PRESS-NEWS.org - Press Release Distribution
FREE PRESS RELEASES DISTRIBUTION

Leaders who embrace on-job learning and listen to employees have more resilient teams, research show

2021-06-10
(Press-News.org) HOUSTON - (June 10, 2021) - Leaders who encourage their employees to learn on the job and speak up with ideas and suggestions for change have teams that are more effective and resilient in the face of unexpected situations, according to new research from Rice University and the University of Windsor.

"A Resource Model of Team Resilience Capacity and Learning" will appear in a special issue of Group & Organization Management. Authors Kyle Brykman, an assistant professor at the Odette School of Business at the University of Windsor, and Danielle King, an assistant professor of psychological sciences at Rice, studied what makes employees more resilient and fosters learning in the workplace. The researchers specifically examined the interactions of 48 teams from five Canadian technology startups.

"Understanding what organizations can do to help employees become more resilient is the focus our work in my WorKing Resilience Research Laboratory," King said. "This research project offered an opportunity to uncover the important role of leadership and employee voice in the resilience process."

Brykman and King found that teams that were more effective and resilient if their bosses encourage employees to take risks, make suggestions and learn from the process. Creating a work environment centered around learning and open communication is helpful as teams grow and take on new tasks, King said. Leaders must reinforce this workplace culture with positive language that signals openness and a focus on their development, she said.

"Knowing that you have a leader who is focused on learning and not just on performance outcomes is critical," King said. "It's also important for them to be intentional about communicating this regularly to employees, as it can make all the difference in building more resilient teams. Leaders need to verbally reward a learning mindset. For example, when a boss responds to an employee who makes an on-the-job error by saying, 'Great, now you can learn from this experience,' rather than berating them for making a mistake, it makes a big difference."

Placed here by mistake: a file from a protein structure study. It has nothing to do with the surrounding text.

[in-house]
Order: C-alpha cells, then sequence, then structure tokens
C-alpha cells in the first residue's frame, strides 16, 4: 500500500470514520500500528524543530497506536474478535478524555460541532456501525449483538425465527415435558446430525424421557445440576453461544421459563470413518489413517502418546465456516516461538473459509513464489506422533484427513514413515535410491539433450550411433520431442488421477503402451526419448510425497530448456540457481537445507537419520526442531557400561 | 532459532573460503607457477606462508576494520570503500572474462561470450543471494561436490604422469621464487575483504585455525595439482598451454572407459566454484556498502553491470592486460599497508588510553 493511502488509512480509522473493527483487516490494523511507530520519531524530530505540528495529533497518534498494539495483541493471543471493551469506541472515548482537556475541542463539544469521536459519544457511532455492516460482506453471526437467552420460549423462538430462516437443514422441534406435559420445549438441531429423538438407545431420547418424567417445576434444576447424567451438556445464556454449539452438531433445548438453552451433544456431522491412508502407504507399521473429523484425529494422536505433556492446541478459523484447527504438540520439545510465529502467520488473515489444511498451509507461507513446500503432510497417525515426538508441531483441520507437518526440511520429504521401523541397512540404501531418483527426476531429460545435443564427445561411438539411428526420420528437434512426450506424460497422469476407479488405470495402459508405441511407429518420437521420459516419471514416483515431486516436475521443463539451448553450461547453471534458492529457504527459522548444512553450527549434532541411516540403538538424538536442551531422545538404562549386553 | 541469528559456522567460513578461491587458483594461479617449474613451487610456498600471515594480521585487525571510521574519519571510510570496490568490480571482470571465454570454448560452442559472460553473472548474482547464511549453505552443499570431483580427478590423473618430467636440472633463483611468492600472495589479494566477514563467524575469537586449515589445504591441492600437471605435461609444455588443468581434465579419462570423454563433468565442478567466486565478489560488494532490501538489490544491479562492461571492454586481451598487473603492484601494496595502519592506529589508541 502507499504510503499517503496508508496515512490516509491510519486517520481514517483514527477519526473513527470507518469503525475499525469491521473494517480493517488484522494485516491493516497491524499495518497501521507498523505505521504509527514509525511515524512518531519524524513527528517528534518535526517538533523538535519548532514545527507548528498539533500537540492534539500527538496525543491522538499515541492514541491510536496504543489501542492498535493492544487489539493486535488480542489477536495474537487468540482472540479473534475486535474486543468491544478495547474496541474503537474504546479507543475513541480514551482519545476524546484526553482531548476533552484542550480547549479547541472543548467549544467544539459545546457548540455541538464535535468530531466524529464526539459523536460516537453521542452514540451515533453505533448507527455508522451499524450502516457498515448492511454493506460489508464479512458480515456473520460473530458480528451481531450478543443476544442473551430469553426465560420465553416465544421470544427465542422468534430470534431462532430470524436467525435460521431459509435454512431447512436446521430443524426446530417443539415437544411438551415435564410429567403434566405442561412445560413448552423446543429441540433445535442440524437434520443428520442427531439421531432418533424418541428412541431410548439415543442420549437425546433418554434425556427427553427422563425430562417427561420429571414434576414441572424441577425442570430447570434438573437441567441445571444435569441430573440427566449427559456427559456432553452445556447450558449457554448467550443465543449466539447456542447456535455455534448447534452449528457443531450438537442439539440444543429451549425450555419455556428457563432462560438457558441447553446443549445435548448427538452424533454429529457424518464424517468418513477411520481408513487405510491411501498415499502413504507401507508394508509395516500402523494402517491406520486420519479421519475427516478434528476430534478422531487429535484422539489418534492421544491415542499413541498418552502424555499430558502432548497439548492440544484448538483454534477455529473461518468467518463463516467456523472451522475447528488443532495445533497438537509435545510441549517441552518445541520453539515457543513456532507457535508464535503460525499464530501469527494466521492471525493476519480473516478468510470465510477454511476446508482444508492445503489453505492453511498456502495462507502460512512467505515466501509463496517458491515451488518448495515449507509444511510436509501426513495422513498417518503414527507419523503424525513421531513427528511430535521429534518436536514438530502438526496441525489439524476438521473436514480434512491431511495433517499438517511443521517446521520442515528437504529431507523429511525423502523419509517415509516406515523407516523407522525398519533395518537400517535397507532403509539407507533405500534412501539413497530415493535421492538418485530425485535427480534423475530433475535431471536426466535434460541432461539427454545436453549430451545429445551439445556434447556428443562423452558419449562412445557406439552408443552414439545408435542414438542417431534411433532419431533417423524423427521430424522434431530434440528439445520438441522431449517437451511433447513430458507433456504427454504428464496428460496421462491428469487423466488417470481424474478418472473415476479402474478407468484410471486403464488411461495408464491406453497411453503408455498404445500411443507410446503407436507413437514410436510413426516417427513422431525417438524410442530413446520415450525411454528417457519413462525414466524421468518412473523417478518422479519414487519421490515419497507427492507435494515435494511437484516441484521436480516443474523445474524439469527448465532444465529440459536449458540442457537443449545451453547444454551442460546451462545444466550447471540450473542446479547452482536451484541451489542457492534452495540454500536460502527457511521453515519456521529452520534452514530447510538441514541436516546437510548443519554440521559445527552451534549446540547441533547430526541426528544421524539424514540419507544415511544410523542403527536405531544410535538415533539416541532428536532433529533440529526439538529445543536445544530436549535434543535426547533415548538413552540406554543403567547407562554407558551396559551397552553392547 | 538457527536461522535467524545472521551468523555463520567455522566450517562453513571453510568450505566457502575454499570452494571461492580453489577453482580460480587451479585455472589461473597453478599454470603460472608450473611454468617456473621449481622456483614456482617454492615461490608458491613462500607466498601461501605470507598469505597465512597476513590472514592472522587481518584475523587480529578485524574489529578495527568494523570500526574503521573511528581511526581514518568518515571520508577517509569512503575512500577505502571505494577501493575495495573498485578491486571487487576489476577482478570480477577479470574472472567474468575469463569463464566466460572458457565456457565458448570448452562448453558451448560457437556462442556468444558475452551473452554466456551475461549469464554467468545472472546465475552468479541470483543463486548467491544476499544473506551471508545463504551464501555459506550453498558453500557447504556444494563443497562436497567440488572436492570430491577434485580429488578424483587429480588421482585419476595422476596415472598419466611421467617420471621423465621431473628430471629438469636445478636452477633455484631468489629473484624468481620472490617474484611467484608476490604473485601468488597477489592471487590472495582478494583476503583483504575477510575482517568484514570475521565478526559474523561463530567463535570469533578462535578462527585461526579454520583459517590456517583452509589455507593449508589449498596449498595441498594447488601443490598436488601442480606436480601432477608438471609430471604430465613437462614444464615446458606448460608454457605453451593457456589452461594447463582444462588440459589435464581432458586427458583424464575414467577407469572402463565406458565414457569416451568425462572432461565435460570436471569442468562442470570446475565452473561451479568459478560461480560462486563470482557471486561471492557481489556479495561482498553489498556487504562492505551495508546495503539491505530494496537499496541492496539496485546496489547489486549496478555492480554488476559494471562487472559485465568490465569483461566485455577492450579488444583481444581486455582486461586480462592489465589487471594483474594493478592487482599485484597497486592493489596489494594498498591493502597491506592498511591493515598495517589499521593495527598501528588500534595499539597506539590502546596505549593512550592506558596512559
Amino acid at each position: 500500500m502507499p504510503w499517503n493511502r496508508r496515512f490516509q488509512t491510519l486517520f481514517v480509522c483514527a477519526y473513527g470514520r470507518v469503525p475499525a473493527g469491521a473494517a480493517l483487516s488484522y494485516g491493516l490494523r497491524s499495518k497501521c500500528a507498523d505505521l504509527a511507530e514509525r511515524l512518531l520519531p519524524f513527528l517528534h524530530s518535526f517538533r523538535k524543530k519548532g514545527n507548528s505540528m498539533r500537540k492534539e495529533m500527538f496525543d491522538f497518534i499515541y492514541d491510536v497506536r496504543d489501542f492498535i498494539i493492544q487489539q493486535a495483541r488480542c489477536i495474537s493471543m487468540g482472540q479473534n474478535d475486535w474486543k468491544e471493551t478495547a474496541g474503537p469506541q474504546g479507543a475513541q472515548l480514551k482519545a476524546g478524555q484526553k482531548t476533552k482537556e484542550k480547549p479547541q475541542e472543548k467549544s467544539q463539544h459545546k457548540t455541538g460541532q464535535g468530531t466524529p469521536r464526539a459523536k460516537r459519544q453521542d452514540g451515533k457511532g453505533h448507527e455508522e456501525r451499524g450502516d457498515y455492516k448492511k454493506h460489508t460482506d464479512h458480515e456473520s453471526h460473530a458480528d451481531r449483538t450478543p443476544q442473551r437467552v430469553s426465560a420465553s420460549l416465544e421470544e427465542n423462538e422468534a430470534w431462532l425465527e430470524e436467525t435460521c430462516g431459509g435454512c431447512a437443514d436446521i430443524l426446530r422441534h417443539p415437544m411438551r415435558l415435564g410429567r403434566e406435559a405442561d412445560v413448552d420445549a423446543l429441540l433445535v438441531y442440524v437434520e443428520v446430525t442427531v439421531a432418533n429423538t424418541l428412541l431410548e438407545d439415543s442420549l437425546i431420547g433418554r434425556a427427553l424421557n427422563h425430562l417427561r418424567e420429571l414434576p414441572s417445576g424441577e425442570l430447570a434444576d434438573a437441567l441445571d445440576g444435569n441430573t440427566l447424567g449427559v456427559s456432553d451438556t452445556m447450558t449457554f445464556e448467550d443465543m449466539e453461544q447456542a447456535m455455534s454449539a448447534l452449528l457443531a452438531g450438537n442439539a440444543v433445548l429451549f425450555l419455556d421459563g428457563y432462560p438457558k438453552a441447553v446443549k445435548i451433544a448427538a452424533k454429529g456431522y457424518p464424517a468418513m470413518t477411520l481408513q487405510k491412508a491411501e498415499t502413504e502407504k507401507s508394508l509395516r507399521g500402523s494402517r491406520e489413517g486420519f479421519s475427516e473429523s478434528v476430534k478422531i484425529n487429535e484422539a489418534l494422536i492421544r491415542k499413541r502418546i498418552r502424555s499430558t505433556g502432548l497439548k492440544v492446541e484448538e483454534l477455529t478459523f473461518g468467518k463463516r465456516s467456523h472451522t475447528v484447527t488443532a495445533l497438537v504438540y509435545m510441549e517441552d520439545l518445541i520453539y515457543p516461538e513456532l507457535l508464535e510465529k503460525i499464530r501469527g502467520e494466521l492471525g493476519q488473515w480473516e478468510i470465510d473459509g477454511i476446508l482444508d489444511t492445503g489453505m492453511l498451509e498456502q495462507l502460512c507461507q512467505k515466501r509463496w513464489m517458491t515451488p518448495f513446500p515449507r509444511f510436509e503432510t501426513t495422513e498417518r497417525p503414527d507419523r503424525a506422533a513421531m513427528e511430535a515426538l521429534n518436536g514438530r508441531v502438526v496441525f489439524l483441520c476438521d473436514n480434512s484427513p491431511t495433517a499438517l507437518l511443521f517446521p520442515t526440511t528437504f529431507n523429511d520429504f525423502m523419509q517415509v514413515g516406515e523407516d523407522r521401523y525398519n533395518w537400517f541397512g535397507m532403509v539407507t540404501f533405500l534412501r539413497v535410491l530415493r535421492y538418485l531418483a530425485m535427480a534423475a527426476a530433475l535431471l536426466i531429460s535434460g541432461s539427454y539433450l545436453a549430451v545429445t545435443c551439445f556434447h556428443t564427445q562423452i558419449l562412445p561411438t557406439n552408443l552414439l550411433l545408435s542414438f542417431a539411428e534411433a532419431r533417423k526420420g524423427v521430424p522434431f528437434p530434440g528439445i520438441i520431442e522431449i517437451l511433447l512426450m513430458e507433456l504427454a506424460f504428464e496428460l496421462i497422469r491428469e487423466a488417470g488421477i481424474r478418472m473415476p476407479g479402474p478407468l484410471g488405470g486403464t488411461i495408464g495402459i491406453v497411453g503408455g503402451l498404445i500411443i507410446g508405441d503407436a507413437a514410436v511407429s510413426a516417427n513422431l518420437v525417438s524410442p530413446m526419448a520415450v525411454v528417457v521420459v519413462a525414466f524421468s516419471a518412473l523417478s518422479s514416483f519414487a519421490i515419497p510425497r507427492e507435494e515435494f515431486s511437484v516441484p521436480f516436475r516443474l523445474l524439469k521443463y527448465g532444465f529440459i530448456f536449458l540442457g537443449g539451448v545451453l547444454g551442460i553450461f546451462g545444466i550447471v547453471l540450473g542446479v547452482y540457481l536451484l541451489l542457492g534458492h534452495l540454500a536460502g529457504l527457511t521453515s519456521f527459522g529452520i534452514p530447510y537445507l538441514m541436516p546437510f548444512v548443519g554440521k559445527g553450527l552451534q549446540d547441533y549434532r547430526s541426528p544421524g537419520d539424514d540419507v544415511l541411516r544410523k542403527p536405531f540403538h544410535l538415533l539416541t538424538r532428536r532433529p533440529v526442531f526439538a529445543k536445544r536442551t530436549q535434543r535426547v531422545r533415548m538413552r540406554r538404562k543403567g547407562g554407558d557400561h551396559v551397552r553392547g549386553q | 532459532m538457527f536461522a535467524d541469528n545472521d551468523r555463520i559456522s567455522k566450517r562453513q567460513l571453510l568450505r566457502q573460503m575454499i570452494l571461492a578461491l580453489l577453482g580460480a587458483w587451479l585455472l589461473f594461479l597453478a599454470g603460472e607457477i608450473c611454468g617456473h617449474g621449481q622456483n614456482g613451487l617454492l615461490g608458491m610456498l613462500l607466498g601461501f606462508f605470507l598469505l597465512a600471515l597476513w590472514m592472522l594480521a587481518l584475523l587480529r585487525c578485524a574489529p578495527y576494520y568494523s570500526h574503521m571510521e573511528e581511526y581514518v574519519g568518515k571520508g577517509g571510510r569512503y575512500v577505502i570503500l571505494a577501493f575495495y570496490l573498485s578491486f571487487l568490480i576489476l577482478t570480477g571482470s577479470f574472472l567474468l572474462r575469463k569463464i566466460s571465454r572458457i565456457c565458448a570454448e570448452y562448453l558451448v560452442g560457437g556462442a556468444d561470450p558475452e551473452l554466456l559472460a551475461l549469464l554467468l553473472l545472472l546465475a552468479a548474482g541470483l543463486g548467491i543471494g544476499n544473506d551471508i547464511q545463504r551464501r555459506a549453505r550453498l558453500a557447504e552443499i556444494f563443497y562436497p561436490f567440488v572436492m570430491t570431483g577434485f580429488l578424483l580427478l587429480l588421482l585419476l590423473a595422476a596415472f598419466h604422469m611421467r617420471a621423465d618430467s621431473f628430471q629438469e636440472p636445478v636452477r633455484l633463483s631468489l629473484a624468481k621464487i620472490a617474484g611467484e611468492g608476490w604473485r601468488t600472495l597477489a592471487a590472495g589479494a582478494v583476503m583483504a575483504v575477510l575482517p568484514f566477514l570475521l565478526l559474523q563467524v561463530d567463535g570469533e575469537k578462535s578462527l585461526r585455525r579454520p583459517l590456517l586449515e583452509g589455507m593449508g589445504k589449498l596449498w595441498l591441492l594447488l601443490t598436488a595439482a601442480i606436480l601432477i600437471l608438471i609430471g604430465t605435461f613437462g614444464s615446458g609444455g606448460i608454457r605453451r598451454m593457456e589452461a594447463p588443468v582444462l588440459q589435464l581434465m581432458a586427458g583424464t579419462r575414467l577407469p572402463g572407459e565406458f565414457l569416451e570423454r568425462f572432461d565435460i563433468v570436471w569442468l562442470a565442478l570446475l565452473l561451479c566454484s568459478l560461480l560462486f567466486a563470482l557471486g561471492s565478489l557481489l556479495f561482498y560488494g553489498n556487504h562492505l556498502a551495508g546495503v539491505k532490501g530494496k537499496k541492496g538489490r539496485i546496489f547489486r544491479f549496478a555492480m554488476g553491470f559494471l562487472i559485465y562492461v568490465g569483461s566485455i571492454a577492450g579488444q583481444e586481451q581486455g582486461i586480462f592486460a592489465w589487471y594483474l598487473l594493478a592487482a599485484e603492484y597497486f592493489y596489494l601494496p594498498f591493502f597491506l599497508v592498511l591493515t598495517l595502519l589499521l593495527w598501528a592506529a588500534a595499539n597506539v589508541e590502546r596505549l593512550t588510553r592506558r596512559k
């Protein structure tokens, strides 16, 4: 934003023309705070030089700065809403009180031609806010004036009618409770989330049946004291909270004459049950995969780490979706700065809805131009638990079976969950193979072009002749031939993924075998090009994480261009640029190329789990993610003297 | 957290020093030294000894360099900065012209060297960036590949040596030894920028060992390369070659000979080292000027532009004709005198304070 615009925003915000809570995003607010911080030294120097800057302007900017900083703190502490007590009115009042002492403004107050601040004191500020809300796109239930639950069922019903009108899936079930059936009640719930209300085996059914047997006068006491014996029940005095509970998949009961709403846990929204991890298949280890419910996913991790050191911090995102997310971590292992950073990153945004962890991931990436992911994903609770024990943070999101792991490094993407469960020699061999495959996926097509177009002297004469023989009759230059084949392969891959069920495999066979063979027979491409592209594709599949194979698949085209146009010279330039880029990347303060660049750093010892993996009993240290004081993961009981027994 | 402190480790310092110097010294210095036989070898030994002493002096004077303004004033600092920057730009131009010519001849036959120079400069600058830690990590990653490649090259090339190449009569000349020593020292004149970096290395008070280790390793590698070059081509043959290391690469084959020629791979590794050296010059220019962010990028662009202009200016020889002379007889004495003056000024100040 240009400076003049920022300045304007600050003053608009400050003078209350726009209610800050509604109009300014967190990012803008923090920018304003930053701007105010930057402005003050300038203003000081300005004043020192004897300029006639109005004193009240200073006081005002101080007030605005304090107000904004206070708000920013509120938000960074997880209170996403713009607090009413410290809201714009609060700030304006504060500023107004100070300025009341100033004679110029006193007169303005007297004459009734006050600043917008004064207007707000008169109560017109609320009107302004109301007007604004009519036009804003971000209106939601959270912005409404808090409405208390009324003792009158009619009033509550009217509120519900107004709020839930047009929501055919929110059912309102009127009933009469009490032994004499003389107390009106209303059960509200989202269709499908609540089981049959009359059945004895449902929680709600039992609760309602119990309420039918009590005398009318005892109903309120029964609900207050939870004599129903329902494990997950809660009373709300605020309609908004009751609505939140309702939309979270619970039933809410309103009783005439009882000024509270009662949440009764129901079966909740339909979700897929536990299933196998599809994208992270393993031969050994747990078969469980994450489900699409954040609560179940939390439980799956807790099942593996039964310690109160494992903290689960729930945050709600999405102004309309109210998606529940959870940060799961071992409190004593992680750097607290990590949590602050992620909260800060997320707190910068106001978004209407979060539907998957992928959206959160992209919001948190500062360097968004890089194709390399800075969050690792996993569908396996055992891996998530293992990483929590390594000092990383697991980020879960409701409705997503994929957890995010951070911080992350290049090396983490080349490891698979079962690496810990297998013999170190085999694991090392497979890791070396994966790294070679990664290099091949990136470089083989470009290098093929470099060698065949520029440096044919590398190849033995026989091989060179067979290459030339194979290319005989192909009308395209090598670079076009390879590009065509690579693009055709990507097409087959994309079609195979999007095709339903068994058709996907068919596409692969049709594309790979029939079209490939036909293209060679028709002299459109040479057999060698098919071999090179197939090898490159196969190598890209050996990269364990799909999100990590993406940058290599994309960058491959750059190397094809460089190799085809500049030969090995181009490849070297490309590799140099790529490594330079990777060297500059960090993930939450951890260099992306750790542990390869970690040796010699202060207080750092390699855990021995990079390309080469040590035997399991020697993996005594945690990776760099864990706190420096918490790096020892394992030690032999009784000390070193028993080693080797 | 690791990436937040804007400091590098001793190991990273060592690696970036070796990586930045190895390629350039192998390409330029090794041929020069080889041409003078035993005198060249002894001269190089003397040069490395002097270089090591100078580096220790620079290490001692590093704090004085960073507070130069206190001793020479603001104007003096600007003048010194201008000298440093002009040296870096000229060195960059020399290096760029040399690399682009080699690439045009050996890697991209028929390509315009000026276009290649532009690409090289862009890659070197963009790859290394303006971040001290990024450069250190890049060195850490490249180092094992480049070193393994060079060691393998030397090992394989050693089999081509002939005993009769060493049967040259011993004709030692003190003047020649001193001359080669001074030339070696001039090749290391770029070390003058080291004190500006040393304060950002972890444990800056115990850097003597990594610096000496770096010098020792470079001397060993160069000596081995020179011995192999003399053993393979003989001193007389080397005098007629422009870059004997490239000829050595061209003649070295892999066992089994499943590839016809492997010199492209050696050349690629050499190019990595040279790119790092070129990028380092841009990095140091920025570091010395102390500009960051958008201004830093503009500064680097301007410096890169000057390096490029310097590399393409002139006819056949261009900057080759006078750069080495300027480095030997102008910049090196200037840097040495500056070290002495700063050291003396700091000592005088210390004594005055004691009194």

To request a copy of the study, contact Amy McCaig, senior media relations specialist at Rice, at 713-348-6777 or amym@rice.edu.

INFORMATION:

This news release can be found online at END



ELSE PRESS RELEASES FROM THIS DATE:

What happens in the brain when people make music together?

What happens in the brain when people make music together?
2021-06-10
Music is a tool that has accompanied our evolutionary journey and provided a sense of comfort and social connection for millennia. New research published today in the American Psychologist provides a neuroscientific understanding of the social connection with a new map of the brain when playing music. A team of social neuroscientists from Bar-Ilan University and the University of Chicago introduced a model of the brain that sheds light on the social functions and brain mechanisms that underlie the musical adaptations used for human connection. The model is unique because it focuses on what happens in the brain when people make music together, rather than when they listen to music individually. The research was inspired by creative efforts of people around the world to reproduce ...

Case study shows patient on ketogenic diet living fully with IDH1-mutant glioblastoma

2021-06-10
Chestnut Hill, Mass. (6/10/2021) - A British man who rejected the standard of care to treat his brain cancer has lived with the typically fatal glioblastoma tumor growing very slowly after adopting a ketogenic diet, providing a case study that researchers say reflects the benefits of using the body's own metabolism to fight this particularly aggressive cancer instead of chemo and radiation therapy. Published recently in the journal Frontiers in Nutrition, the report is the first evaluation of the use of ketogenic metabolic therapy (KMT) without chemo or radiation interventions, on a patient diagnosed with IDH1-mutant glioblastoma (GBM). Ketogenic therapy is a non-toxic nutritional approach, viewed as complementary or ...

Florida Python Hunters May Have a New Tool Thanks to Optics Research at UCF